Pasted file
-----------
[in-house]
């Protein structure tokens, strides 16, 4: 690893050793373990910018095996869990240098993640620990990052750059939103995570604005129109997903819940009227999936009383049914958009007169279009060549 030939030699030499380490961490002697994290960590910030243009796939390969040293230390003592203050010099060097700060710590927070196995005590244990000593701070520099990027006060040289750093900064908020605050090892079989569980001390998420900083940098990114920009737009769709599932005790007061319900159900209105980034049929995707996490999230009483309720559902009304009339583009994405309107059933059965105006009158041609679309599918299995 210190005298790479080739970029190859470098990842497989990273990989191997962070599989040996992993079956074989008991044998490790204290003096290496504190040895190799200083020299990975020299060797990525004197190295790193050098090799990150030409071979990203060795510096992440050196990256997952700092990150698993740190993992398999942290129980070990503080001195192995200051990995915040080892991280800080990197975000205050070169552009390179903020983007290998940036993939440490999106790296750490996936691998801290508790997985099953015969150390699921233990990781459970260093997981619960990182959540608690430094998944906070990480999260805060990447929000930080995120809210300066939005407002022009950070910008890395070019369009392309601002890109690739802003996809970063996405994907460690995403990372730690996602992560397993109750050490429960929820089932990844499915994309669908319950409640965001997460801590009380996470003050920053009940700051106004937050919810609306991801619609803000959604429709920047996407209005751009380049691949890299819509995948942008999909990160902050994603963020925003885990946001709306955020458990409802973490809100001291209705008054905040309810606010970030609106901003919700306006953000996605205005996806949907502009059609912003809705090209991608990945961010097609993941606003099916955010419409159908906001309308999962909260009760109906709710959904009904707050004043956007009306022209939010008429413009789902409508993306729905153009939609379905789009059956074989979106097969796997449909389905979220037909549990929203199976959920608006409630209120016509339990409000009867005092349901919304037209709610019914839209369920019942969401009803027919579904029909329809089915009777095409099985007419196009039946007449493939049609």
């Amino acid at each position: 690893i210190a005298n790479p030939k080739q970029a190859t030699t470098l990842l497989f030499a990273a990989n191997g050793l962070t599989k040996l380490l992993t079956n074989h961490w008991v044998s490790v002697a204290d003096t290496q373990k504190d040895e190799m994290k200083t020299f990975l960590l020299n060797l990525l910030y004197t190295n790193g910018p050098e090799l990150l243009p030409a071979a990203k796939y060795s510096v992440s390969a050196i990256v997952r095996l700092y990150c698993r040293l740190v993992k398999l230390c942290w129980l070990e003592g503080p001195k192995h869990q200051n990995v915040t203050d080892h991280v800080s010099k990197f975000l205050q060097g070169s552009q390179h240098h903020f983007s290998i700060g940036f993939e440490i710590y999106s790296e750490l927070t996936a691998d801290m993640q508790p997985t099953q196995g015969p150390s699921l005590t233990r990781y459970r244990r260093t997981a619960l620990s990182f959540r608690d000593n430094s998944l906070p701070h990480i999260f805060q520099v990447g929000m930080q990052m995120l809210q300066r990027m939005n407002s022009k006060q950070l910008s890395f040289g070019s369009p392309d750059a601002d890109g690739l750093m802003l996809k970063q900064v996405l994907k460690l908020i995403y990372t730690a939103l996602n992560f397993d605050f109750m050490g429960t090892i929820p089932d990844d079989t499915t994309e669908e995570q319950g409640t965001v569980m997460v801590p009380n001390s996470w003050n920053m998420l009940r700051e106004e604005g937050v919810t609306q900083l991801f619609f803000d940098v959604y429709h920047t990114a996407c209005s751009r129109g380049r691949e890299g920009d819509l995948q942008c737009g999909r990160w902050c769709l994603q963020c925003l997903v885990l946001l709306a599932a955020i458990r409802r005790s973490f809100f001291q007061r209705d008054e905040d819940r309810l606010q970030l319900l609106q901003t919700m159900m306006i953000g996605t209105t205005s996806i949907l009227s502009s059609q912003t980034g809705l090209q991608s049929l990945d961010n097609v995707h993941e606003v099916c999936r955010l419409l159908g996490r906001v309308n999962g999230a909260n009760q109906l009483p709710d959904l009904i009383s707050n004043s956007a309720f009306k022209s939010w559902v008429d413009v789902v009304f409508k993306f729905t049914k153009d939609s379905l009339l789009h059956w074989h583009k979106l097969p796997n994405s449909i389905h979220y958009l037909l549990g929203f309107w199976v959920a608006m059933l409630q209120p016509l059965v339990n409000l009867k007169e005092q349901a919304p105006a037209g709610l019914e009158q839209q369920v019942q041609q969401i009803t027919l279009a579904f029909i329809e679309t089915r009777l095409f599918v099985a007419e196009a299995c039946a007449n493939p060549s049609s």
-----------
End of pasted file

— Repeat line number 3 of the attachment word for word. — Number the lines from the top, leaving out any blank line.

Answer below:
């Amino acid at each position: 690893i210190a005298n790479p030939k080739q970029a190859t030699t470098l990842l497989f030499a990273a990989n191997g050793l962070t599989k040996l380490l992993t079956n074989h961490w008991v044998s490790v002697a204290d003096t290496q373990k504190d040895e190799m994290k200083t020299f990975l960590l020299n060797l990525l910030y004197t190295n790193g910018p050098e090799l990150l243009p030409a071979a990203k796939y060795s510096v992440s390969a050196i990256v997952r095996l700092y990150c698993r040293l740190v993992k398999l230390c942290w129980l070990e003592g503080p001195k192995h869990q200051n990995v915040t203050d080892h991280v800080s010099k990197f975000l205050q060097g070169s552009q390179h240098h903020f983007s290998i700060g940036f993939e440490i710590y999106s790296e750490l927070t996936a691998d801290m993640q508790p997985t099953q196995g015969p150390s699921l005590t233990r990781y459970r244990r260093t997981a619960l620990s990182f959540r608690d000593n430094s998944l906070p701070h990480i999260f805060q520099v990447g929000m930080q990052m995120l809210q300066r990027m939005n407002s022009k006060q950070l910008s890395f040289g070019s369009p392309d750059a601002d890109g690739l750093m802003l996809k970063q900064v996405l994907k460690l908020i995403y990372t730690a939103l996602n992560f397993d605050f109750m050490g429960t090892i929820p089932d990844d079989t499915t994309e669908e995570q319950g409640t965001v569980m997460v801590p009380n001390s996470w003050n920053m998420l009940r700051e106004e604005g937050v919810t609306q900083l991801f619609f803000d940098v959604y429709h920047t990114a996407c209005s751009r129109g380049r691949e890299g920009d819509l995948q942008c737009g999909r990160w902050c769709l994603q963020c925003l997903v885990l946001l709306a599932a955020i458990r409802r005790s973490f809100f001291q007061r209705d008054e905040d819940r309810l606010q970030l319900l609106q901003t919700m159900m306006i953000g996605t209105t205005s996806i949907l009227s502009s059609q912003t980034g809705l090209q991608s049929l990945d961010n097609v995707h993941e606003v099916c999936r955010l419409l159908g996490r906001v309308n999962g999230a909260n009760q109906l009483p709710d959904l009904i009383s707050n004043s956007a309720f009306k022209s939010w559902v008429d413009v789902v009304f409508k993306f729905t049914k153009d939609s379905l009339l789009h059956w074989h583009k979106l097969p796997n994405s449909i389905h979220y958009l037909l549990g929203f309107w199976v959920a608006m059933l409630q209120p016509l059965v339990n409000l009867k007169e005092q349901a919304p105006a037209g709610l019914e009158q839209q369920v019942q041609q969401i009803t027919l279009a579904f029909i329809e679309t089915r009777l095409f599918v099985a007419e196009a299995c039946a007449n493939p060549s049609s």